From a maneuverability standpoint, the CX-5 proves to be the ideal tool for scooting through traffic clogged freeways or attacking back roads with confidence. In the long run, a stiffly sprung ride is dynamically superior in performance, and the calibration of the CX-5 proves that point over and over. The fact that the healthy 2.5 liter engine administers satisfying spurts of acceleration when needed provides the cherry on top. Mazda refuses to succumb to the current craze for noisy and ineffectual CVT transmissions. This SUV offers you a proper 6-speed automatic gearbox. Although it lacks the finesse of paddle shifts, it does offer Active Adaptive Shift (AAS) which intelligently selects optimum gear ratios when the selector lever is placed in “Drive.” The transaxle also allows manual override of shift points if you slide the console mounted stick from the “D” to the “M” quadrant. In practice, the AAS program works so well at figuring out gear needs that you never need to select the manual option, unless you’re towing a trailer. The CX-5 is rated for a 2,000 pound tow load.

2016 Mazda CX-5 Grand Touring FWD

Interior furnishings of the latest CX-5 are surprisingly refined, especially if you order the nifty looking two-tone Parchment interior. This choice brings you well sculpted seats front and rear, with bolsters done in black and seating surfaces in perforated off-white vinyl. The list of standard accoutrements is surprisingly long for a vehicle of this class. Making your life simpler will be rain sensing wipers, power automatic door locks, 8 way power driver’s seat with power lumbar adjustment, and heated front seats. None of these luxury touches are expected on an entry-level SUV carrying a base price of $28,220. For a surcharge of $1,505, your Mazda can be equipped with a grouping of improvements such as Lane Departure Warning, LED fog lights and tail lights, and an auto-dimming interior rear view mirror. A $200 retractable rubber cargo cover is a sensible investment if you plan to carry messy goods or pets in the cargo area. With virtually all available bells and whistles on board, our test CX-5 still totaled just $32,860.

2016 Mazda CX-5 Grand Touring FWD

If you need an economical, reasonably sized sports utility that emphasizes sports as much as utility, then the 2.5 liter version of the CX-5 is well worth consideration. Consumer Reports thought so too, giving it their Recommended Check as a best buy product.

2016 Mazda CX-5 Grand Touring FWD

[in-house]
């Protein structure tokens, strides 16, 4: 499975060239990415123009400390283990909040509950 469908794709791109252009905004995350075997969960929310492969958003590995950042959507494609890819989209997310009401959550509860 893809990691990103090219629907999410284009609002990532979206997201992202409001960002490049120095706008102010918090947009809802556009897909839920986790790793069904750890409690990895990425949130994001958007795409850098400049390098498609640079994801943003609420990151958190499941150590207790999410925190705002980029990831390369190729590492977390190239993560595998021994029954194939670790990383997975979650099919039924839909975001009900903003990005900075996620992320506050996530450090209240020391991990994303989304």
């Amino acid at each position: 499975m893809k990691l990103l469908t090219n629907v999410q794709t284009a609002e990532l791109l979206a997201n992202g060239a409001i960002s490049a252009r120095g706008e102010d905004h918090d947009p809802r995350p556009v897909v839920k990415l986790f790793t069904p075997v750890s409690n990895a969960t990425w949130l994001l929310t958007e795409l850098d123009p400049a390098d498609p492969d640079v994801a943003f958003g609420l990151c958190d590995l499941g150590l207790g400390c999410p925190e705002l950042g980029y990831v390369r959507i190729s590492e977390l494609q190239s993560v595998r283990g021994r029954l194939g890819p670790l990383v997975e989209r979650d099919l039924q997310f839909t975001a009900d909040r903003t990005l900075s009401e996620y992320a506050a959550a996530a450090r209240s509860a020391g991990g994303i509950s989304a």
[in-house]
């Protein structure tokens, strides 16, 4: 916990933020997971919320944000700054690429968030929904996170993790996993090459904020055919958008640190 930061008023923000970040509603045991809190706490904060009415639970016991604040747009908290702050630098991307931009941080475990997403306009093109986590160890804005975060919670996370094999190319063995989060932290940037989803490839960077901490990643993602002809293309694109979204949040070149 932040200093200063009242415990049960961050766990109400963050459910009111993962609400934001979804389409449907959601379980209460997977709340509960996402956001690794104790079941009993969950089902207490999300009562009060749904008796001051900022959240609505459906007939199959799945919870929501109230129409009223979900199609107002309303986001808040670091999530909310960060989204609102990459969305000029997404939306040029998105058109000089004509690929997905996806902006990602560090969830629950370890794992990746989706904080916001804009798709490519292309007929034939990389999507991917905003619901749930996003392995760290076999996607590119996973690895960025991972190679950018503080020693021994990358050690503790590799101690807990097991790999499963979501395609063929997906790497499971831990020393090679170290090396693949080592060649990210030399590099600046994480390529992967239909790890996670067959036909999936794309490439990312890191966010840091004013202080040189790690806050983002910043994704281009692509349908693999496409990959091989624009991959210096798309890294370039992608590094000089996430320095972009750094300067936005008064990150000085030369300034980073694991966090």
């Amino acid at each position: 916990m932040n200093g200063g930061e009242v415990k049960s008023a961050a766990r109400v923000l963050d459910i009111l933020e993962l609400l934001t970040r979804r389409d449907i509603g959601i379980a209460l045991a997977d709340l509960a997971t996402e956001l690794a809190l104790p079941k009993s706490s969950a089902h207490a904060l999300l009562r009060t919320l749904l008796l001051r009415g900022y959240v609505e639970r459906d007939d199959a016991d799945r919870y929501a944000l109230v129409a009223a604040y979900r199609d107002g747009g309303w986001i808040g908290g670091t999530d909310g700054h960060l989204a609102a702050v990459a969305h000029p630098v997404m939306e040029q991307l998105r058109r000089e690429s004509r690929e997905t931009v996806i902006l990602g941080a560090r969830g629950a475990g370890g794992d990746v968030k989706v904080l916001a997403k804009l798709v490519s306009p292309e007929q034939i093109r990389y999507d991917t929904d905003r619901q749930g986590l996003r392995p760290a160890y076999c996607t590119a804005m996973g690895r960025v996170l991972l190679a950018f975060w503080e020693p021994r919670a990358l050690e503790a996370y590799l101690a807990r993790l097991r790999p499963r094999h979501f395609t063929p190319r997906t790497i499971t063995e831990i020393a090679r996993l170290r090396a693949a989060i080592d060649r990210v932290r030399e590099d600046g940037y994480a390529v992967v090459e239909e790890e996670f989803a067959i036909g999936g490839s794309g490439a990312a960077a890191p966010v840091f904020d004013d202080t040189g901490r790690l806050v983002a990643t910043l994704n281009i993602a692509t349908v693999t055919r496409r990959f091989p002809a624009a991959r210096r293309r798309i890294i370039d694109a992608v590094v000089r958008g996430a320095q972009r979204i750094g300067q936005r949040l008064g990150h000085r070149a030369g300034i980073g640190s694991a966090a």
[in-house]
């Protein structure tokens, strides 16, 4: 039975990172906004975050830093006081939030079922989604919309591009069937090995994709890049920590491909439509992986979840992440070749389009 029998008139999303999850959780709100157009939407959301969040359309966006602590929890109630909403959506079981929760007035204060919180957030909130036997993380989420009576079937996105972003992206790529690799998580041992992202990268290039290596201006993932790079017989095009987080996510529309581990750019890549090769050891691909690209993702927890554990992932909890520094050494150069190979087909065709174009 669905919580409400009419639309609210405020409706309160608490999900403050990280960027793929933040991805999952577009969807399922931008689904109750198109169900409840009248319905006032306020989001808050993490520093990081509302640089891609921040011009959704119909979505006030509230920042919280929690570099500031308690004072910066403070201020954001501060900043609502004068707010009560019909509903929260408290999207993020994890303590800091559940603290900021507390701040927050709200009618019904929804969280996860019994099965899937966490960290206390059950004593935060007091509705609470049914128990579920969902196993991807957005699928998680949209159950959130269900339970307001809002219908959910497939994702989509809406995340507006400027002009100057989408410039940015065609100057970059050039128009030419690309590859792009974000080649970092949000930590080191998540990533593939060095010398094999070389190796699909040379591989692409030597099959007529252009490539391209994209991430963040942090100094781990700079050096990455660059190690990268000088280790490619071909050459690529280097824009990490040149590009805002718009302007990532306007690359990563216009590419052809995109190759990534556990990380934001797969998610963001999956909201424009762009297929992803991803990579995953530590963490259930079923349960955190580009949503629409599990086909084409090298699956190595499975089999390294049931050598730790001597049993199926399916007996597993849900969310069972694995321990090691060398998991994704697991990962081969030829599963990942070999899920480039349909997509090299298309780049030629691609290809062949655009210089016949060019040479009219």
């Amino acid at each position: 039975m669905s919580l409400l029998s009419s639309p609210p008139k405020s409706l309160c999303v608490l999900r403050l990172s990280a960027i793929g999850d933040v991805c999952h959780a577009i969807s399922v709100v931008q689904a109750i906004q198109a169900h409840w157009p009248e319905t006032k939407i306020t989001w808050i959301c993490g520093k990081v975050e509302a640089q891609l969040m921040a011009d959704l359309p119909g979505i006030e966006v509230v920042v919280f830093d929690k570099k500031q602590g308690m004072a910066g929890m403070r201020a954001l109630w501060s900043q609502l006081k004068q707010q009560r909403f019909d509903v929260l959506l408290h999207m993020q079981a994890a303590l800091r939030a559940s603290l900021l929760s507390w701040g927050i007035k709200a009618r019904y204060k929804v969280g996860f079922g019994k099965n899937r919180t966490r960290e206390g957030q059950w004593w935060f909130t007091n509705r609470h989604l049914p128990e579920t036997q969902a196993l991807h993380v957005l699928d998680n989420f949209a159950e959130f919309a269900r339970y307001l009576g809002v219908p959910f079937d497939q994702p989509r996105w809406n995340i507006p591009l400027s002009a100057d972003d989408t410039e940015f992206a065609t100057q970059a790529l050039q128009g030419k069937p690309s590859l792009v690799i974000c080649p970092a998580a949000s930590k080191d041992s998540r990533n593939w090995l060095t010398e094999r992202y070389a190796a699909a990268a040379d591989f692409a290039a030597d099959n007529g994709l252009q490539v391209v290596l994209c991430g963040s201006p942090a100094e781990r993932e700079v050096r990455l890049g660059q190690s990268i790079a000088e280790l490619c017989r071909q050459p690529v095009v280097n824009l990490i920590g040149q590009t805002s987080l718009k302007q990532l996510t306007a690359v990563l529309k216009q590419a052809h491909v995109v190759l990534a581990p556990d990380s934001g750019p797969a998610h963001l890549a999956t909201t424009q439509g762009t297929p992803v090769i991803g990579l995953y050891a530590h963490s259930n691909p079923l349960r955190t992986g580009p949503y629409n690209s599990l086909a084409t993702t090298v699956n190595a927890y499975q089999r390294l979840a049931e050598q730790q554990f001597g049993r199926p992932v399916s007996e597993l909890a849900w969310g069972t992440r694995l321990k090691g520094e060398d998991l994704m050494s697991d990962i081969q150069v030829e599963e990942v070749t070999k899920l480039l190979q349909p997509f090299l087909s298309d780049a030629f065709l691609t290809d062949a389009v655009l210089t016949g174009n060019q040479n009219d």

• Engine: Skyactive 2.5 liter inline 4
  • Horsepower: 184hp
  • Torque: 185 lb.-ft.
  • Fuel Consumption: 26MPG City/33MPG Highway
  • Price as Tested: $32,860
  • Star Rating: 9 out of 10 Stars

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Review: 2016 Scion iM

Thursday December 10th, 2015 at 11:1212 AM
Posted by: D.Colman

2016 Scion iM

By David Colman

Hypes: Manual Transmission Available, Bargain Price
Gripes: Poor Gear Ratio Choice, Needy High Beams

Scion’s introductory advertising campaign for the brand new iM model stresses the fact that it’s “Weird.” Really, the only thing weird about the iM we drove for a week is that its price ($19,594) is inexplicably low. This is really a very serviceable sedan with features you would expect to find in the next price class up the food chain. From a mechanical standpoint, the iM platform is first rate, with ABS disc brakes with brake force distribution at all 4 corners, standard alloy wheels ditto, and premium grade Toyo Proxes rubber (225/45R17) providing decent grip. Our test iM featured a 6 speed manual gearbox which imparts a sporting feel to operation. The gates of the linkage are well defined, and the synchronizers allow quick, sure transitions from gear to gear. If you opt for an automatic, you will find your choice limited to a Continuously Variable Transmission (CVT) borrowed from the Toyota Corolla ECO. Also taken from the ECO is the iM’s 137hp 4 cylinder engine which powers the front wheels.

2016 Scion iM

The iM has the makings of a promising little sports sedan. But in current form, those promises are partially unrealized. The manual gearbox is fun to shift and does get you involved in the art of driving. But mushy clutch engagement spoils the party. In particular, it’s difficult to judge just when the clutch bites to engage first gear. An even bigger problem is the choice of gear ratios for second and third. These two gears are so far apart that your engine speed drops nearly 2,000rpm when up-shifting from second to third. If the engine produced lots of torque this would not pose a problem. But because the iM’s 1,8 liter four makes only 126lb.-ft. of torque, you need to conserve every foot pound. The transmission’s “weird” gearing fails to meet this need.